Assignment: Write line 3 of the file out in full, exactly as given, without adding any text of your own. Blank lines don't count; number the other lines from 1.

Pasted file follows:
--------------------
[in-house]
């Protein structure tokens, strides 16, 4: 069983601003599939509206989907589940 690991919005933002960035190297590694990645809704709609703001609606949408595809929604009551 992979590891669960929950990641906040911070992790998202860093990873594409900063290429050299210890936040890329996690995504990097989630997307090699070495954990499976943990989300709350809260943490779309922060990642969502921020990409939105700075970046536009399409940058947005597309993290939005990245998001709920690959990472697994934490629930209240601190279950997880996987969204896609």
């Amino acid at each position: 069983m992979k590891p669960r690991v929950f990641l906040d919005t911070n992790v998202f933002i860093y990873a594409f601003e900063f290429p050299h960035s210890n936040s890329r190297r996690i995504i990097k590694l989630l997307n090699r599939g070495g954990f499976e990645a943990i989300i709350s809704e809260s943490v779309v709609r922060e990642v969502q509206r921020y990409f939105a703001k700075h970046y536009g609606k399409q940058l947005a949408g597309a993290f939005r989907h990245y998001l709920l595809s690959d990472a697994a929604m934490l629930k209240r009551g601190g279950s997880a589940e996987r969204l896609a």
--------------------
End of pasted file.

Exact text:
């Amino acid at each position: 069983m992979k590891p669960r690991v929950f990641l906040d919005t911070n992790v998202f933002i860093y990873a594409f601003e900063f290429p050299h960035s210890n936040s890329r190297r996690i995504i990097k590694l989630l997307n090699r599939g070495g954990f499976e990645a943990i989300i709350s809704e809260s943490v779309v709609r922060e990642v969502q509206r921020y990409f939105a703001k700075h970046y536009g609606k399409q940058l947005a949408g597309a993290f939005r989907h990245y998001l709920l595809s690959d990472a697994a929604m934490l629930k209240r009551g601190g279950s997880a589940e996987r969204l896609a």